Marleau should receive an extremely favorable response from devoted Sharks fans before they lend their support to their teal-clad club. Since this game features strength-on-strength, I like the Sharks to win this game due to their offense being better than Toronto’s defense.


The Winnipeg Jets showed no mercy in yesterday’s DtFR Game of the Day, as they beat the Pittsburgh Penguins 7-1 at Bell MTS Place.

We featured this game on the chance Penguins G Casey DeSmith would earn the first start of his NHL career. Though it was instead G Matthew Murray that started his second game in as many days, DeSmith did eventually earn his first NHL appearance after Murray allowed four goals on nine shots against (.556 save percentage).

Murray didn’t even last an entire period of play, as all four of his goals against were struck in 18:07 of action. First up was C Andrew Copp (F Shawn Matthias and D Toby Enstrom), who buried his first goal of the season only 1:20 into the game.

Assisted by Second Star of the Game C Mark Scheifele and LW Kyle Connor, RW Blake Wheeler buried what proved to be the game-winning goal with 6:02 remaining in the period.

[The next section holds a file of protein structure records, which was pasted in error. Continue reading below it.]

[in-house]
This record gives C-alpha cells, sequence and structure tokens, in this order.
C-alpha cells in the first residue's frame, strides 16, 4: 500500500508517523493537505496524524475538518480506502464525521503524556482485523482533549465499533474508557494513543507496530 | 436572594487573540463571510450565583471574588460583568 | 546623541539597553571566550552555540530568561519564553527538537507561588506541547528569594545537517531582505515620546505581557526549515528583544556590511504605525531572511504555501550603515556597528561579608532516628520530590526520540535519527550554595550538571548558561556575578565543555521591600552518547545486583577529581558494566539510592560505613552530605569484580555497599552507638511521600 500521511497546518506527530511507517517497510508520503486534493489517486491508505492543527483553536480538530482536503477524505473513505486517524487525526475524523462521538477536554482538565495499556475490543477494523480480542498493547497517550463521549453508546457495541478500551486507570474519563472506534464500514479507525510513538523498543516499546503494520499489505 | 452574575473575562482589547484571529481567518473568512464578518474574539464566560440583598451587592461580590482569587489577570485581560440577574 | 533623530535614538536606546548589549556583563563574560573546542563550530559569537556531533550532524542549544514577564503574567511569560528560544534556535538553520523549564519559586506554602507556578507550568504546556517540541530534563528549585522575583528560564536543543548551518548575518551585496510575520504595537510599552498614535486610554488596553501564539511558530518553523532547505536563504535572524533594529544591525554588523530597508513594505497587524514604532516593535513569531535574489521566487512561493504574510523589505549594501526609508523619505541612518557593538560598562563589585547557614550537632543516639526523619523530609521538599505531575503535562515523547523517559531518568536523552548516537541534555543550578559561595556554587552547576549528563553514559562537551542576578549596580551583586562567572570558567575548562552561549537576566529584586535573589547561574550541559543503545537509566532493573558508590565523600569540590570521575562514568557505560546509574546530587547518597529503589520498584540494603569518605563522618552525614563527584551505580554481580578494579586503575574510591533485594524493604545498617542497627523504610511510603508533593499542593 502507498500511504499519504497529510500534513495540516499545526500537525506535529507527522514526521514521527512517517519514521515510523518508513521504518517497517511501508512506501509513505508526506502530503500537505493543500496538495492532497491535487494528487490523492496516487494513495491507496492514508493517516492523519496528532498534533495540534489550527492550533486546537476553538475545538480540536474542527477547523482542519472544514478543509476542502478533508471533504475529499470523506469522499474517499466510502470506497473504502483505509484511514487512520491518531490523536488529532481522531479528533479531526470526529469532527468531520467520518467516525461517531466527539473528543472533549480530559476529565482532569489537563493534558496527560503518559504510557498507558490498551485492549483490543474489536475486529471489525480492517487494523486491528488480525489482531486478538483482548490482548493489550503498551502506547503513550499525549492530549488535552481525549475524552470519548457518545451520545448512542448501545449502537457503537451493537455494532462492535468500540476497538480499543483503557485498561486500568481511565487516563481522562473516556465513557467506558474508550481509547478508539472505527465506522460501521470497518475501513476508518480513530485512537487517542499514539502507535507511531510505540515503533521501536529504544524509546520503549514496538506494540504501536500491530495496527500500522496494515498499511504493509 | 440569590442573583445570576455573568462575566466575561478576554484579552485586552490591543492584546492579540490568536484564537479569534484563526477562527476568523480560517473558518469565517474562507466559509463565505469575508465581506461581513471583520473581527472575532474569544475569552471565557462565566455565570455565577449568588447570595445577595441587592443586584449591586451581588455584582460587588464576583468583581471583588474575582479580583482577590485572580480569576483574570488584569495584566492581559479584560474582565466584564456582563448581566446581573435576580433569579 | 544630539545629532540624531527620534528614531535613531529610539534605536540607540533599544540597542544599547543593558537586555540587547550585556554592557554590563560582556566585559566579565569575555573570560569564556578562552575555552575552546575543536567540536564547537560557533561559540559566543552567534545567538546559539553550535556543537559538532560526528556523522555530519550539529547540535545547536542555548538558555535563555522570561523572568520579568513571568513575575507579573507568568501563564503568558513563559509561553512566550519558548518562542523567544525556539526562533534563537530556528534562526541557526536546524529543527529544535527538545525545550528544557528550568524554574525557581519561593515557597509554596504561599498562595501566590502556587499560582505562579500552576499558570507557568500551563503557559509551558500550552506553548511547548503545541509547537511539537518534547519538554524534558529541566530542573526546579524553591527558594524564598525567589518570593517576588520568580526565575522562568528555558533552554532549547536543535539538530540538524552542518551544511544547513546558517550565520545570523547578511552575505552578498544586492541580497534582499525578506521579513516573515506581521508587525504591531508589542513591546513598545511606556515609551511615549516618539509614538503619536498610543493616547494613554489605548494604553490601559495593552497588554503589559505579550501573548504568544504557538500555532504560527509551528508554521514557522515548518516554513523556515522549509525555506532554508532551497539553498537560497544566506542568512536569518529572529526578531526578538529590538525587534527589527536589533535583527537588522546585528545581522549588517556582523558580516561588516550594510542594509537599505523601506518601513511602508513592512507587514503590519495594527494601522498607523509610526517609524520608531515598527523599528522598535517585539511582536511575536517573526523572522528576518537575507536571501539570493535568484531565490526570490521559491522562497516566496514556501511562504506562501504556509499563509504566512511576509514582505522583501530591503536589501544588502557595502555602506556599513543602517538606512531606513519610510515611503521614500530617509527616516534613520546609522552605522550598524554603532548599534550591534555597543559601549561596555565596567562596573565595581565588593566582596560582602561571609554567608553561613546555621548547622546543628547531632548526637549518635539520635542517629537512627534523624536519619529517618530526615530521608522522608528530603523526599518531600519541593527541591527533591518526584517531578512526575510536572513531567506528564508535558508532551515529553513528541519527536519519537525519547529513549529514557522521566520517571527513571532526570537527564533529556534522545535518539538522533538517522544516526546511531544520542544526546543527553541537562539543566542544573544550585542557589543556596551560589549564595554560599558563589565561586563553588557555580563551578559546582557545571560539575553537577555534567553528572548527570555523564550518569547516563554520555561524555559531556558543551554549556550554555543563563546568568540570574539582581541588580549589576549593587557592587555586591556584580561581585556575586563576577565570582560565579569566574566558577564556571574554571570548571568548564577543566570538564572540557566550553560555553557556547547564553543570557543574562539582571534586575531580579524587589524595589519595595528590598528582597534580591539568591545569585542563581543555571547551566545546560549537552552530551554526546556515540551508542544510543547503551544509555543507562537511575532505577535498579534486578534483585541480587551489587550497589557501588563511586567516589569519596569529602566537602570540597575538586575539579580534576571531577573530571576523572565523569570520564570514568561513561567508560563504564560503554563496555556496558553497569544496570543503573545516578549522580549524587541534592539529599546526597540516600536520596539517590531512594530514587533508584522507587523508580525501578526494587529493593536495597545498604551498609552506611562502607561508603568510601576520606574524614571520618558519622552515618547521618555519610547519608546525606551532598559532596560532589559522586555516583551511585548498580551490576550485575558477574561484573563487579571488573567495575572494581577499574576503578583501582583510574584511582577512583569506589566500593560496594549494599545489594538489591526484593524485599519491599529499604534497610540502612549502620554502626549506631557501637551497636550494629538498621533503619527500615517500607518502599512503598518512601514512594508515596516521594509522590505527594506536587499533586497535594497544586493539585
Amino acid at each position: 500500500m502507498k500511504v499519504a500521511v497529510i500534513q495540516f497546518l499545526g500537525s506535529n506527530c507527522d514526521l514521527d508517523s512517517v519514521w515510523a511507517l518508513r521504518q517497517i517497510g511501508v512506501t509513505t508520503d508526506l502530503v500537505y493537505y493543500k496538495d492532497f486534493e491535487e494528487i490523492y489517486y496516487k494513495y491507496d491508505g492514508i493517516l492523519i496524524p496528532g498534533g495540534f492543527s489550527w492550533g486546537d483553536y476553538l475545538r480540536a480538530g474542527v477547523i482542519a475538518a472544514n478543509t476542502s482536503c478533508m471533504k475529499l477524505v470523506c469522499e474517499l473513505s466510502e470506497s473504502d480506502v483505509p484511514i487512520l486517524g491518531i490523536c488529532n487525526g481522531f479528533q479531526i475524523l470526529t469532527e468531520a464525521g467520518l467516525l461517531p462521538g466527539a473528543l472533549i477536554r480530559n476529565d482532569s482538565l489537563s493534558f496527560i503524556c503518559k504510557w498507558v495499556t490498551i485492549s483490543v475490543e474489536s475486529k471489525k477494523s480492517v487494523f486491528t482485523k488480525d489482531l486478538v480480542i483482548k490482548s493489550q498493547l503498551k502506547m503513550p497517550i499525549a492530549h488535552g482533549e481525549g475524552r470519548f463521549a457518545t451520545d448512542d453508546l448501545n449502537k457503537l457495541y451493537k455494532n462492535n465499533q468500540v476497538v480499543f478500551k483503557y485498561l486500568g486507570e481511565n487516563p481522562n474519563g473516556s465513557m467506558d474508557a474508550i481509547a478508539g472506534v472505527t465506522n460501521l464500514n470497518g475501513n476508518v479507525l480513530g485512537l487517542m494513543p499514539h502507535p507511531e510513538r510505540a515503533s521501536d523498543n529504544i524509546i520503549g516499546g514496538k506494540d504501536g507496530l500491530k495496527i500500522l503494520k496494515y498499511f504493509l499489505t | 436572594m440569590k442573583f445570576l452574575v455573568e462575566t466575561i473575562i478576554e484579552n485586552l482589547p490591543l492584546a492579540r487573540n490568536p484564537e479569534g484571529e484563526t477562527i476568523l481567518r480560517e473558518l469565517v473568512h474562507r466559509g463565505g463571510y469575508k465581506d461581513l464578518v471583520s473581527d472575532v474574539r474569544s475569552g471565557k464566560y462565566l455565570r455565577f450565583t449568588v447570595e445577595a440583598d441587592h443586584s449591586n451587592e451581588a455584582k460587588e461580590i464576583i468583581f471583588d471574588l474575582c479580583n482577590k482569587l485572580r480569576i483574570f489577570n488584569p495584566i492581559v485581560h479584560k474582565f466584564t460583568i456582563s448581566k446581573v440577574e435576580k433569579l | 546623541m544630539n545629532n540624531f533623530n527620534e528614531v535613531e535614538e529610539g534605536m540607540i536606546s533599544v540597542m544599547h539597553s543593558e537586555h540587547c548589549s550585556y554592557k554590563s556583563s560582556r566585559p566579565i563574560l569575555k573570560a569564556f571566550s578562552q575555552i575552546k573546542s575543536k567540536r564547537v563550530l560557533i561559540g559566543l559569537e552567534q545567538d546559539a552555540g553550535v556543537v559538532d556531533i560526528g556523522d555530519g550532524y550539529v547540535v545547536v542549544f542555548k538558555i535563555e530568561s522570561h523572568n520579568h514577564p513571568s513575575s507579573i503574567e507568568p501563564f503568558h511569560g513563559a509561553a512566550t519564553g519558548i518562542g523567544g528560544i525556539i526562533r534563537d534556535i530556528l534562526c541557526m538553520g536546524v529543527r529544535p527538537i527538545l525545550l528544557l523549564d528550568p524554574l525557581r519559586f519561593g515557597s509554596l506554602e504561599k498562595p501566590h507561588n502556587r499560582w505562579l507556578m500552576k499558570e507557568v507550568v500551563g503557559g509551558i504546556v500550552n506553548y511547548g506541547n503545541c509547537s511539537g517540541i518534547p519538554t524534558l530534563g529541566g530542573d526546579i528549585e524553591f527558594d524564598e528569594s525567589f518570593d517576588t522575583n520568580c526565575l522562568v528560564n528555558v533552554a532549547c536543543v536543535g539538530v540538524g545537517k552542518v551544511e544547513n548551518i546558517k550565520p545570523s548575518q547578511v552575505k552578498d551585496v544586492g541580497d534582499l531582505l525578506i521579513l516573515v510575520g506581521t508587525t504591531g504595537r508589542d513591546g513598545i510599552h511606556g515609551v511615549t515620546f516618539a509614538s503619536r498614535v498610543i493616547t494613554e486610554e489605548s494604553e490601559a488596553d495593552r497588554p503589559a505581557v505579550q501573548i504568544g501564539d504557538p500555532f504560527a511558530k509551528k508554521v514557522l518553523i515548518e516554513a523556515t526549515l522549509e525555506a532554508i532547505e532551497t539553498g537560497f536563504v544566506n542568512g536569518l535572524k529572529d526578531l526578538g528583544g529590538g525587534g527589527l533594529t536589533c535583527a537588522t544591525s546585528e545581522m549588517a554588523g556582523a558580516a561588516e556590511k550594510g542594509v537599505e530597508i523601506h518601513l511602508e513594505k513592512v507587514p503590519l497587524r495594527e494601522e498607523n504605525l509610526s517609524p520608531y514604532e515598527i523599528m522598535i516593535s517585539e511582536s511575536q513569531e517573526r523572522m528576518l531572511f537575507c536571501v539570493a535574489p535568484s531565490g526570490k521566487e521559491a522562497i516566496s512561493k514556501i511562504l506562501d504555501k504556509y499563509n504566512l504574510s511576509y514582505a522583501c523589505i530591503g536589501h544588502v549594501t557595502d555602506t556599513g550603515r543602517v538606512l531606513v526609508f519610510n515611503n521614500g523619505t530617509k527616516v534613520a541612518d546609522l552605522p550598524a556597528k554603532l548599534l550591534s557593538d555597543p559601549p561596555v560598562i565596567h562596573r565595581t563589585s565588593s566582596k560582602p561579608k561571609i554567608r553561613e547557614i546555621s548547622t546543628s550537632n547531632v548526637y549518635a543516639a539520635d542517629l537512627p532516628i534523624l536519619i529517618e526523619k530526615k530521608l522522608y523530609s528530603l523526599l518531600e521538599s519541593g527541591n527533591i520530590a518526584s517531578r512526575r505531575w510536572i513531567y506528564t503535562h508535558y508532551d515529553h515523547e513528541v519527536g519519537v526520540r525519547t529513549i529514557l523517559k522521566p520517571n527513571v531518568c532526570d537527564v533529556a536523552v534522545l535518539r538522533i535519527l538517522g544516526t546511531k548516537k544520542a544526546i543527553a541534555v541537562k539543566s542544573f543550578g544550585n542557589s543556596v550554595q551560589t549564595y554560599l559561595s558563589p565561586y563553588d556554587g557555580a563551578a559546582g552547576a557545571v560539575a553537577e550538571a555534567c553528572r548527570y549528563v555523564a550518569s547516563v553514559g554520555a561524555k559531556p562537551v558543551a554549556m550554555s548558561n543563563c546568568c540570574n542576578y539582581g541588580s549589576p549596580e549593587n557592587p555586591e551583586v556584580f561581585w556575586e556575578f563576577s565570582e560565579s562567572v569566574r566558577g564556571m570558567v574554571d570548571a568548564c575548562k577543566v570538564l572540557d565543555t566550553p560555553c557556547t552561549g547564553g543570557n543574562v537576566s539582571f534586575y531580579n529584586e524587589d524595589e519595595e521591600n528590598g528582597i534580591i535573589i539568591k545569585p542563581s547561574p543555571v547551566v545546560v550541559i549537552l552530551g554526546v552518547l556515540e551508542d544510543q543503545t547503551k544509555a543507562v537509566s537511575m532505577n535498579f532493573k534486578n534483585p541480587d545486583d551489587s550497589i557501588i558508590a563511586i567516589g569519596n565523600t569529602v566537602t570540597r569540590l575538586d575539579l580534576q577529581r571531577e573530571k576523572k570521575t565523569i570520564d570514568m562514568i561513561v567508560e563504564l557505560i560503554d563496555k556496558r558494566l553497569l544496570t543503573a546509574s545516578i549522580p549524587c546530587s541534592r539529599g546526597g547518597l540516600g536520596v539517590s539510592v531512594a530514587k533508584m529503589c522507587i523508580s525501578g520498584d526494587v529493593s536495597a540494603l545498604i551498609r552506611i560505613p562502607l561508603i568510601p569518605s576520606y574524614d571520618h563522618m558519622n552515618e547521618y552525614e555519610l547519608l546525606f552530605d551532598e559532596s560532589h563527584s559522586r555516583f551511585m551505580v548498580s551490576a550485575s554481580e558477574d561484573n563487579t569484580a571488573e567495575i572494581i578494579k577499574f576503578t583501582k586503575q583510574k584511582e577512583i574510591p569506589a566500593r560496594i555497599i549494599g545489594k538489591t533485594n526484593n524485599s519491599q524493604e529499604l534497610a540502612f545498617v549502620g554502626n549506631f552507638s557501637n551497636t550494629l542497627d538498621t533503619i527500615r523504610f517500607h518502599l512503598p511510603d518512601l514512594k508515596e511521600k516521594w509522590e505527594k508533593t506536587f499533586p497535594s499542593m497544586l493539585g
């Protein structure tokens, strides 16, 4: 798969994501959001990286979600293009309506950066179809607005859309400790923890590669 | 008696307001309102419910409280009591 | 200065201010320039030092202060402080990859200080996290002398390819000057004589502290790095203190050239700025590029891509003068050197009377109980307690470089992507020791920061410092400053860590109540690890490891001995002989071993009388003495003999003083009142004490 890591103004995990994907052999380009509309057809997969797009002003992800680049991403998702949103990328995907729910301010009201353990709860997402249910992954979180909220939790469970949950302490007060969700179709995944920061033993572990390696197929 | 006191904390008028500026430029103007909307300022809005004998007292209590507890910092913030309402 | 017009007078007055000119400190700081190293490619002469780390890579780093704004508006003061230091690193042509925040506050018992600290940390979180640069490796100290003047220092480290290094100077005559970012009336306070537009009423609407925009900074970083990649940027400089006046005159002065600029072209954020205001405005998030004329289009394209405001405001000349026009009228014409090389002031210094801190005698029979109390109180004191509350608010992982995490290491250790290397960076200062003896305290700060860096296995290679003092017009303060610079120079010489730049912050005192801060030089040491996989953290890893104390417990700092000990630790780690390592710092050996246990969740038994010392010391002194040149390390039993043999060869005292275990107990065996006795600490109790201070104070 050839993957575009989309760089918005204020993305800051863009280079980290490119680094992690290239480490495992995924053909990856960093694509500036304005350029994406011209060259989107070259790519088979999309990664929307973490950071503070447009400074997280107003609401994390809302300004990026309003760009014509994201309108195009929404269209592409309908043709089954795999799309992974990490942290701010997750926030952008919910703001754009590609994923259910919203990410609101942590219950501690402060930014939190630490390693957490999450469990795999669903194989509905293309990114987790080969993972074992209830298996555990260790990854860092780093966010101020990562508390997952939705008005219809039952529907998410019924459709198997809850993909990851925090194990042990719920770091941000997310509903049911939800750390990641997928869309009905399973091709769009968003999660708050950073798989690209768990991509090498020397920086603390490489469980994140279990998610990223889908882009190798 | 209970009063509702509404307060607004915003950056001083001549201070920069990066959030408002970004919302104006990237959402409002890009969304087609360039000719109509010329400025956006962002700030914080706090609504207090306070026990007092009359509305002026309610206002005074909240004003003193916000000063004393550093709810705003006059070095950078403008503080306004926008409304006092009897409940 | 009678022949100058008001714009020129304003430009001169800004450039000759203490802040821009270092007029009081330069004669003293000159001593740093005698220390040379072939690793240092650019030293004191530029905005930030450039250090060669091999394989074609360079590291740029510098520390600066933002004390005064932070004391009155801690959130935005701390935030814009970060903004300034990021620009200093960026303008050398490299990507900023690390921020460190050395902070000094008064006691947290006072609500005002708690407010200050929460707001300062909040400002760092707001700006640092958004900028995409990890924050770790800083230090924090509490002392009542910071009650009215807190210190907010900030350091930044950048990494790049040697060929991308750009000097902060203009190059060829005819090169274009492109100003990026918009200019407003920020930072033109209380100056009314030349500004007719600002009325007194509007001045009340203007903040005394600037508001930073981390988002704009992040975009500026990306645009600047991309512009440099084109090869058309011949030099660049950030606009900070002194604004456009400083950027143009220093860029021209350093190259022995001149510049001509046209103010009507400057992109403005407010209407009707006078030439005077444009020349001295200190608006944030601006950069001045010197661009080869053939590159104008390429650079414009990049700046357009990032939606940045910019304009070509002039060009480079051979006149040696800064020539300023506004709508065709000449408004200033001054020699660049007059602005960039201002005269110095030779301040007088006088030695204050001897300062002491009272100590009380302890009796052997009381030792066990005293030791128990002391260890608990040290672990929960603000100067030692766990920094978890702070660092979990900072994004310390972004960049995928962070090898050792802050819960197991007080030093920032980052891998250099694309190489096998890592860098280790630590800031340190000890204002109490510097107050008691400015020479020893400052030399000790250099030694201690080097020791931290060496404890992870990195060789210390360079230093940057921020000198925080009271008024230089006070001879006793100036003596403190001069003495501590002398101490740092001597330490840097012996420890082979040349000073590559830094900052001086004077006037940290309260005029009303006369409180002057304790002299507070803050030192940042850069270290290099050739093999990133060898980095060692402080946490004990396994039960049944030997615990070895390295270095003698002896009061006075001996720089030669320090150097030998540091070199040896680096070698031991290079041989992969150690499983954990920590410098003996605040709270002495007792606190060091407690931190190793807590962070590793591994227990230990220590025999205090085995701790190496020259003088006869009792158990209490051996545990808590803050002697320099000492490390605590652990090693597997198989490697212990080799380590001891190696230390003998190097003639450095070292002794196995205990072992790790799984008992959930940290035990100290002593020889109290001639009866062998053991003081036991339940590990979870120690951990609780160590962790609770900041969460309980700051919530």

Though the play started in Winnipeg’s defensive zone, it didn’t stay there long thanks to an untimely turnover by D Zach Trotman. Connor was quick to take possession of the loose puck and passed to Scheifele through the neutral zone to set up a two-on-one attack for the Jets. Once D Ian Cole committed to preventing a shot from Scheifele, the center passed to Wheeler in slot, who buried a low wrist shot through Murray’s five-hole.

Wheeler (Matthias and Scheifele) continued applying the pressure 3:46 later, setting the score at 3-0, followed by RW Joel Armia (F Matt Hendricks) burying a wrister with 113 seconds remaining in the first period to chase Murray.

Not to leave DeSmith out from being scored on in the first period, Wheeler (Connor) scored a backhanded shot only 11 seconds after the netminder’s NHL debut to complete his first-frame hat trick. As you might expect, he took home First Star honors for his effort.

Though F Evgeni Malkin (RW Phil Kessel and D Kris Letang) was able to score a power play deflection with 2:58 remaining in the second period, it did little to brighten the Penguins’ spirits – especially since Scheifele (Wheeler and D Dustin Byfuglien) and LW Brendan Lemieux (D Tyler Myers and Armia) were able to score a goal apiece in the third frame to set the 7-1 final score.

Third Star G Connor Hellebuyck earned the victory after saving 31-of-32 shots faced (.969 save percentage), leaving Murray the loss.

Winnipeg’s win was its first in the DtFR Game of the Day series this season and helped the 15-8-4 home teams reclaim an eight-point advantage over the roadies.

April 6 – Day 169 – Pacific pandemonium

Buckle up for a wild Thursday.